Texas' restrictive abortion law was the subject of a U.S. House committee hearing Thursday. It's been 30 days since the law, Senate Bill 8, went into effect banning the procedure as early as six weeks with no exceptions for rape or incest.
Some witnesses at the Committee on Oversight and Reform hearing urged members of Congress to pass federal legislation that would supersede the state law and ensure access to reproductive health care services.
California Democratic Congresswoman Barbara Lee shared her own experience of seeking an abortion at the age of 16 in her home city of El Paso.
"As hard as it is to talk about it, I hope that regardless of your personal views it will help you understand. Understand that people deserve a right to make their own reproductive decisions about their lives, their bodies and their futures," Lee said.
Feminist writer and activist Gloria Steinem also spoke at the hearing. She said the Texas law is a step against democracy.
"The huge majority of American women stand for democracy and in opposition to Texas Senate Bill 8. We do not want to have our bodies nationalized," Steinem said. "Otherwise, we will be very close to turning back the clock to the days of the 1950s when one in three women had an illegal and a dangerous abortion."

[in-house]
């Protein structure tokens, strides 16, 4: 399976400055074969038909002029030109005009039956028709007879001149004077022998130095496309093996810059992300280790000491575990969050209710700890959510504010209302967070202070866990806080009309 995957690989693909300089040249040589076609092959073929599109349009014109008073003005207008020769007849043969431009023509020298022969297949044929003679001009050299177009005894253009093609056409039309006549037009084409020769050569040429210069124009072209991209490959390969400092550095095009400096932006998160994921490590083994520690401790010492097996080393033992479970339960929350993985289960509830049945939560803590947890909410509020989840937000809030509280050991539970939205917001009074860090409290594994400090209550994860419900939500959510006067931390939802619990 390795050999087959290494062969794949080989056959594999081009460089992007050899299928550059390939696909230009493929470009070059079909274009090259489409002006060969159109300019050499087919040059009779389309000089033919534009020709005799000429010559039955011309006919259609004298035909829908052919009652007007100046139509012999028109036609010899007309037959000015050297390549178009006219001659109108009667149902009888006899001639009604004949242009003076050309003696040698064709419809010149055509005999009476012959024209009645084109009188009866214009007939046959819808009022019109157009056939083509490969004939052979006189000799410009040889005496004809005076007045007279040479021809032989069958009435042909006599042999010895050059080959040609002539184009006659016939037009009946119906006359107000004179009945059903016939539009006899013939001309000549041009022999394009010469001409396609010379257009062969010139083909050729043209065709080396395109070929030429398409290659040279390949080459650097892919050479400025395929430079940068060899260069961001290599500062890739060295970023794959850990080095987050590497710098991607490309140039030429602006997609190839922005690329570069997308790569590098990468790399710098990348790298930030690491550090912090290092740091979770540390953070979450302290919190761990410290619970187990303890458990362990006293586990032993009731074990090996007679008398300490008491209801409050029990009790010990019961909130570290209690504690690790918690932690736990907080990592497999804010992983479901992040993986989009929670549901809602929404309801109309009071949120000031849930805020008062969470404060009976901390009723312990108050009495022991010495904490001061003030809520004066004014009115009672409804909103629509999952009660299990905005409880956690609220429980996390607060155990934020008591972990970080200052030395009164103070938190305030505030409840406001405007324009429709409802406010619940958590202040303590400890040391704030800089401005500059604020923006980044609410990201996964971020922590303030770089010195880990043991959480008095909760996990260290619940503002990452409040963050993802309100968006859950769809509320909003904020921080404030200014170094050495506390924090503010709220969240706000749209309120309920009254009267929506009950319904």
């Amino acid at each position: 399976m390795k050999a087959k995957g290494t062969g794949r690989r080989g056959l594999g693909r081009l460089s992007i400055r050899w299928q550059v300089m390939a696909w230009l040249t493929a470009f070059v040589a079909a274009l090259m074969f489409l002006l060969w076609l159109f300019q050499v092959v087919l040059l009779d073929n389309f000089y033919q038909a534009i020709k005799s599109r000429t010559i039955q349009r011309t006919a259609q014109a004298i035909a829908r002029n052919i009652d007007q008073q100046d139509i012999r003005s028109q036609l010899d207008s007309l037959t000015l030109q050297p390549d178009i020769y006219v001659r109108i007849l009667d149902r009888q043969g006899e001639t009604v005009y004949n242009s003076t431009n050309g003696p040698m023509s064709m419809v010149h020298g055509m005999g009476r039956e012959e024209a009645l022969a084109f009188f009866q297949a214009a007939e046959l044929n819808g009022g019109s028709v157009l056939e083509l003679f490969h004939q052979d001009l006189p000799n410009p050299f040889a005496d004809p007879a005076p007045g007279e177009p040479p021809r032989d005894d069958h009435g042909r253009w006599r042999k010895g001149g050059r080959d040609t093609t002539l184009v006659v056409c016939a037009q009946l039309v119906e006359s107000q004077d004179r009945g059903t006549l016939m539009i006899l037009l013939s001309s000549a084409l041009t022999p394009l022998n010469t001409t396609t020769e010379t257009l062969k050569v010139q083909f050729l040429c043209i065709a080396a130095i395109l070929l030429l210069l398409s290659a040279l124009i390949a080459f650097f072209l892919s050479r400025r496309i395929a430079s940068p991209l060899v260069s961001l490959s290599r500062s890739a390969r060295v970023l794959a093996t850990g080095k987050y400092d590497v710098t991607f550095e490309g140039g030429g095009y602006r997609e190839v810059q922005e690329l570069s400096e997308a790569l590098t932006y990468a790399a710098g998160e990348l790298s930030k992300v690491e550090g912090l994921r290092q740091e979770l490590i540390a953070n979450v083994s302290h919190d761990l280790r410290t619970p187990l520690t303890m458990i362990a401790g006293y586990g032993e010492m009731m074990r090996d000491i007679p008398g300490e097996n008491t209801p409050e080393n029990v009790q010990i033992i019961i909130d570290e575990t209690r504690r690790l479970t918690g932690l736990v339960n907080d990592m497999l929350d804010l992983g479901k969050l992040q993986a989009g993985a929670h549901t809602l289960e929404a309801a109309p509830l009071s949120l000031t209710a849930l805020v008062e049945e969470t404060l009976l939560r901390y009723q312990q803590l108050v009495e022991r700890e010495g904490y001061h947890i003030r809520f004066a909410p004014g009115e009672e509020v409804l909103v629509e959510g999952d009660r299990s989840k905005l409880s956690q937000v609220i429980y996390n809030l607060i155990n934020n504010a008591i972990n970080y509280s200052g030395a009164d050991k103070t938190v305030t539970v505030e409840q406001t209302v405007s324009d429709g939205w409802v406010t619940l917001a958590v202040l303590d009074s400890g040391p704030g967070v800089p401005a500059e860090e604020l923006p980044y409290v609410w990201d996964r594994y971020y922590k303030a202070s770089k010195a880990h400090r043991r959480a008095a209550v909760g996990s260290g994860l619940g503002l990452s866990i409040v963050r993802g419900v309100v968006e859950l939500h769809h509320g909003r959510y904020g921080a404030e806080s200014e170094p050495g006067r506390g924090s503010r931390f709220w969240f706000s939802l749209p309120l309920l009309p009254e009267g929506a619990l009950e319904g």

Two board-certified OB-GYNs also testified at the hearing on Thursday — one in support of SB 8 and another against it.
Dr. Ingrid Skop lives in San Antonio and is the medical director of four "pregnancy centers" in the state, including Any Woman Can and The Source clinics in Austin and Houston.
"We have created a class of humans considered unworthy of life on their own merits, valuable only if someone else desires them," Skop said. "We need to reexamine this as a scientific and human rights issue, not through the lense of political partisanship or social engineering."
Dr. Ghazaleh Moayedi, on the other hand, identifies as a "proud abortion provider." She is a board member for the Physicians for Reproductive Health.
Moayedi told House committee members that The Women's Health Protection Act is a critical step, but it's not enough.
"We need legislation that will protect pregnant people and birthing people in all of their decisions so they can live their healthiest lives," she said.
"SB 8 has not only cause a near-total abortion ban in Texas, it has made it extremely dangerous to be pregnant in Texas where our maternal morbidity and mortality rate is already unconscionably high, especially for Black women and pregnant people of color."
Today, I sat before the Oversight Committee as a nurse, pastor, activist, survivor, single mom, and Congresswoman to testify that in the summer of 1994 I was raped, became pregnant, and chose to have an abortion.
— Cori Bush (@CoriBush) September 30, 2021
President Joe Biden's administration sued the state of Texas earlier this month over SB 8. A federal judge on Friday will consider the administration's request to block the law's enforcement.
Rallies will be held across the U.S. — including San Antonio, Austin, Dallas and Houston — on Saturday to advocate for abortion rights.
Bri Kirkham contributed to this story.